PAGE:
Fisheries and Oceans Canada officials and members of the B.C. Wildfire Service move salmon in a temporary holding pen on the Fraser River before being transported with a helicopter past a massive rock slide, near Big Bar, west of Clinton, B.C., on Wednesday July 24, 2019. THE CANADIAN PRESS/Darryl Dyck

‘Extensive’ work planned at Big Bar landslide ahead of salmon, steelhead migration

Fisheries Minister Bernadette Jordan visited the site of the slide from June

The federal minister in charge of overseeing Canada’s fisheries and oceans says that “extensive” remediation efforts are continuing at the the site of a large landslide that cut off salmon from migrating along the Fraser River.

It’s been about seven months since the Big Bar landslide first happened, roughly 64 kilometres north of Lillooet. Fisheries and Oceans Canada staff, alongside local First Nations, tirelessly worked to free the fish trapped behind the slide.

In November, the federal government issued a public request to seek a contractor to remove the block and re-establish a natural fish passage through the winter months. Fisheries Minister Bernadette Jordan visited the site Saturday and announced that Peter Kiewit Sons ULC has been selected to take on the remediation work for $17.6 million.

ALSO READ: First Nations want Big Bar landslide cleared ASAP to allow fish passage

“We know how integral these salmon stocks are to our ecosystem and to the communities up and down the Fraser River,” Jordan said in a statement, adding that officials are moving swiftly with the next phase of response.

Work to create a new passage will begin immediately, until mid-to-late March and by the upcoming migration season.

WATCH: Drone footage documents work to free salmon at Big Bar landslide

In addition to the contract, the minister also announced two technical working groups that will help inform the remediation plans, madeup of non-profit organizations, academics, government officials and stakeholders. The groups will help plan additional options in case the height or water velocity disallows certain salmon populations to get through the stretch of river following the spring freshet.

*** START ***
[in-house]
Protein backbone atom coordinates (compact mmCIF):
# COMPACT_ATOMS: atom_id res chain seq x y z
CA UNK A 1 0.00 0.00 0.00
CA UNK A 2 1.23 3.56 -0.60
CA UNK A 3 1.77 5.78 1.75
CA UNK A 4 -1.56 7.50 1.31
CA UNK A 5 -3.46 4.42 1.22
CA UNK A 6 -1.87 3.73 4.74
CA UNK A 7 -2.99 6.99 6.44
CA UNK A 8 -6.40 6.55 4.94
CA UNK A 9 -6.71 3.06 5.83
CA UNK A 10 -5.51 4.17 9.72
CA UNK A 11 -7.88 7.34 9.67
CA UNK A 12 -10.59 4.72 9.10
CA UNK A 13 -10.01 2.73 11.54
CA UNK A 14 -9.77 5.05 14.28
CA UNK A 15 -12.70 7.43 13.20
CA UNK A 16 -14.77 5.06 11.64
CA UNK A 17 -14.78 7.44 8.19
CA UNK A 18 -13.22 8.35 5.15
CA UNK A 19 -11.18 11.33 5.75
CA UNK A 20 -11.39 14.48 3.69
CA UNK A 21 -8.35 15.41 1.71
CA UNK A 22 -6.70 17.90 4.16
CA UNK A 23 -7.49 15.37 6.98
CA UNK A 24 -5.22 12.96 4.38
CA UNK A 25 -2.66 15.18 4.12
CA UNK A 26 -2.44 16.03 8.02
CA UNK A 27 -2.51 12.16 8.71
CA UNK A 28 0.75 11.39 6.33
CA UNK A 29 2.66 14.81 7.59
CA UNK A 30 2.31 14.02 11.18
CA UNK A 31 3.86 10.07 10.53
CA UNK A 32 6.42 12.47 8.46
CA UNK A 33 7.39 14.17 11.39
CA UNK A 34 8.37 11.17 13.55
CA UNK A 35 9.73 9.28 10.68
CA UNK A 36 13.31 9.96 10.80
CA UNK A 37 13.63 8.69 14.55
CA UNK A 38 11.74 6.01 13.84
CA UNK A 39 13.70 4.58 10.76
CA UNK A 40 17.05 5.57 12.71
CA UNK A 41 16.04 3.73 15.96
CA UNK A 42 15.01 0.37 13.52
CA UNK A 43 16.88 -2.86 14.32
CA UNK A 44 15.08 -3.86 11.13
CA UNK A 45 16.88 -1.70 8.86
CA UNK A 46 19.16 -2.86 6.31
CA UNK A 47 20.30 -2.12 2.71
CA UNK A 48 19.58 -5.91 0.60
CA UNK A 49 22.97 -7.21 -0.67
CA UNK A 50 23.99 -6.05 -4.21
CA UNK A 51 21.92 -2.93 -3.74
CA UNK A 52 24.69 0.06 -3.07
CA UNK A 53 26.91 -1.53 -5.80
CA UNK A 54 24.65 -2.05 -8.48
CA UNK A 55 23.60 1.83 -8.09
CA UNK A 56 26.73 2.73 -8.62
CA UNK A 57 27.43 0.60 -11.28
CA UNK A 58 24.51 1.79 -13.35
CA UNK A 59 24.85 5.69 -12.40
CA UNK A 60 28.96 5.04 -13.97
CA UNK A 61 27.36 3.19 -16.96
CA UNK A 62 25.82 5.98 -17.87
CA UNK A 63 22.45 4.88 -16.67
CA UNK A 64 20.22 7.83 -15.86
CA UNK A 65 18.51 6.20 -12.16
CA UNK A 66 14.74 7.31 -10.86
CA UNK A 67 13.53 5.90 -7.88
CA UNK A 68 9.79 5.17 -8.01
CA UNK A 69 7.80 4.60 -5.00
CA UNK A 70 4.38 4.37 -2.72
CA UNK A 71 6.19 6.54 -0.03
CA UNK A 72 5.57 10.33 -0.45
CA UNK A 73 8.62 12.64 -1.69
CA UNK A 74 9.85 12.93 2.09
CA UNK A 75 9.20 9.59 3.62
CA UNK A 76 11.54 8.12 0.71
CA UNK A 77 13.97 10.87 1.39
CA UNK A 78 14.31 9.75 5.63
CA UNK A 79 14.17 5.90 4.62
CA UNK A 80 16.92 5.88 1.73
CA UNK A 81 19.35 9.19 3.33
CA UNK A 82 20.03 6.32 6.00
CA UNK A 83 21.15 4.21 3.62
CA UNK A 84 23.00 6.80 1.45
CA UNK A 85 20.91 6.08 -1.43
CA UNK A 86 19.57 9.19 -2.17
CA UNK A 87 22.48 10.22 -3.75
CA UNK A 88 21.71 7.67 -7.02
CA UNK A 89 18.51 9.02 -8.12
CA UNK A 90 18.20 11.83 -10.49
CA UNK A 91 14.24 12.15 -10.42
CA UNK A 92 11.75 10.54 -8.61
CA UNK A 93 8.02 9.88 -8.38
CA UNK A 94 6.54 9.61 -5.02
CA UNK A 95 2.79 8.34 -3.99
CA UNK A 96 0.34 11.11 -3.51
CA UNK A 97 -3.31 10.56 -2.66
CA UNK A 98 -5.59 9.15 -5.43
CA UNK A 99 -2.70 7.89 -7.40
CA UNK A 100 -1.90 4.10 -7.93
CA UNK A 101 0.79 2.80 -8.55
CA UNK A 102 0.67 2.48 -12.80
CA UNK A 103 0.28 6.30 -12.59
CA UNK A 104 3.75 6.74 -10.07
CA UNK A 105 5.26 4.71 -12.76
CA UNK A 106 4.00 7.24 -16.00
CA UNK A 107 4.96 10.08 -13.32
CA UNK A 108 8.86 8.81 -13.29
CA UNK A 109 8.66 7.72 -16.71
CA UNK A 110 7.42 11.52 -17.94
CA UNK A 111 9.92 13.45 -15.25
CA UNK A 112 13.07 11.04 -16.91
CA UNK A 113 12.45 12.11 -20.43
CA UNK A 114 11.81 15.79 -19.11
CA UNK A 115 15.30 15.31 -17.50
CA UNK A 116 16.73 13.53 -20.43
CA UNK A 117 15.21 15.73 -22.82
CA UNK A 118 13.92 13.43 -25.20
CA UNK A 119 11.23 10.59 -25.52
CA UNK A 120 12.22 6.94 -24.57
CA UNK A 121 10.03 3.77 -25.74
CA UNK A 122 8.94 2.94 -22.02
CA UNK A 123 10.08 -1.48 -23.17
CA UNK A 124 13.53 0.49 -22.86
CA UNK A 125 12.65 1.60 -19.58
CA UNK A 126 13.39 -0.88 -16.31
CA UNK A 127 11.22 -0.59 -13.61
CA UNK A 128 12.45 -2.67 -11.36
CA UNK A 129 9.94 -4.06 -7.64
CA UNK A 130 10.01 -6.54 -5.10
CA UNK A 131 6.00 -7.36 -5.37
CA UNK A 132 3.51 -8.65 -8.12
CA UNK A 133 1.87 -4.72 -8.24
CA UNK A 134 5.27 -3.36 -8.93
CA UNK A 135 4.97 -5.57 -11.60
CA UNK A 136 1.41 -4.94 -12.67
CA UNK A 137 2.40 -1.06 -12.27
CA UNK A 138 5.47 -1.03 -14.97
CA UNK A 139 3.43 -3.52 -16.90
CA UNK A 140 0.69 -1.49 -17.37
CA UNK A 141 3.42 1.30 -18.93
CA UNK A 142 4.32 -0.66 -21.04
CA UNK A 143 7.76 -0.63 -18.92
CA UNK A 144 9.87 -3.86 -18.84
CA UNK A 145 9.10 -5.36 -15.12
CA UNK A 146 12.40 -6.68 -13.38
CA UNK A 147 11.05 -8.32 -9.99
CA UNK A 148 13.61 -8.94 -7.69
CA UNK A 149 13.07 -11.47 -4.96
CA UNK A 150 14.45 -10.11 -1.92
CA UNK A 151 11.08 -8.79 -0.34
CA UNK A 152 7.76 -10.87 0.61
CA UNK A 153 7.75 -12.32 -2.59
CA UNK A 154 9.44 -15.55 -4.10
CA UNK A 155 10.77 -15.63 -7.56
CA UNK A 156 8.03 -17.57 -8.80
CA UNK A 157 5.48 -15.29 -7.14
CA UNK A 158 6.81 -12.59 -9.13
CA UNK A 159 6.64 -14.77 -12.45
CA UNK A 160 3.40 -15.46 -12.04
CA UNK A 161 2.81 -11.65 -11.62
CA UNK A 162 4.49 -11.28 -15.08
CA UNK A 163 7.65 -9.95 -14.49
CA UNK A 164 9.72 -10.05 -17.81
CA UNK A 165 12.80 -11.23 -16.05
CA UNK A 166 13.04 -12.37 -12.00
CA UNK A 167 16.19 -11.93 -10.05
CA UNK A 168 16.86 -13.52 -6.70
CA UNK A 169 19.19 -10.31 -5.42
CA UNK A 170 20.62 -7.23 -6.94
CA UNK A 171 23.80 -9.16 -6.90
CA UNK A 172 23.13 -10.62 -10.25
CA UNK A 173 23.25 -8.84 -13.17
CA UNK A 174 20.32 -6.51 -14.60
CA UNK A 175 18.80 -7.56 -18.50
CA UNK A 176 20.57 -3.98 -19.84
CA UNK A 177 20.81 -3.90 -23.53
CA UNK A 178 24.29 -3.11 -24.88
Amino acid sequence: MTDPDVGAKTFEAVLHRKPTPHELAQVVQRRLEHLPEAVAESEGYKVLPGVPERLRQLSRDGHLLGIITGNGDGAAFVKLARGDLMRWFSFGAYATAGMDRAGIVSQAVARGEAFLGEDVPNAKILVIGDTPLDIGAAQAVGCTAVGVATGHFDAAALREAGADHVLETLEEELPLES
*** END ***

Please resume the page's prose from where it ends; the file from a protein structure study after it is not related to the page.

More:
Here’s a timeline of the response following the slide:


@ashwadhwani
ashley.wadhwani@bpdigital.ca

Like us on Facebook and follow us on Twitter.

Get local stories you won't find anywhere else right to your inbox.
Sign up here

Just Posted

Pacific Coastal won’t open until community is ready

The company has suspended operations until further notice

A second wave of COVID-19 is probable, if history tells us anything

B.C.’s top doctor says that what health officials have learned this round will guide response in future

Celebrations continue for Tsilhqot’in Nation after court victory against Taskeo Mines Ltd.

Supreme Court of Canada upholds 2014 decision rejecting New Prosperity mine on May 14, 2020

B.C. records no new COVID-19 deaths for the first time in weeks

Good news comes despite 11 new test-positive cases in B.C. in the past 24 hours

BC Corrections to expand list of eligible offenders for early release during pandemic

Non-violent offenders are being considered for early release through risk assessment process

Fraser Valley driver featured on ‘Highway Thru Hell’ TV show dies

Monkhouse died Sunday night of a heartattack, Jamie Davis towing confirmed

B.C. visitor centres get help with COVID-19 prevention measures

Destination B.C. gearing up for local, in-province tourism

36 soldiers test positive for COVID-19 after working in Ontario, Quebec care homes

Nearly 1,700 military members are working in long-term care homes overwhelmed by COVID-19

B.C. poison control sees spike in adults, children accidentally ingesting hand sanitizer

Hand sanitizer sales and usage have gone up sharply amid COVID-19 pandemic

B.C. man with Alberta plates gets car keyed and aggressive note

Some out-of-province people are finding hostile reception due to COVID-19 worries

Most Read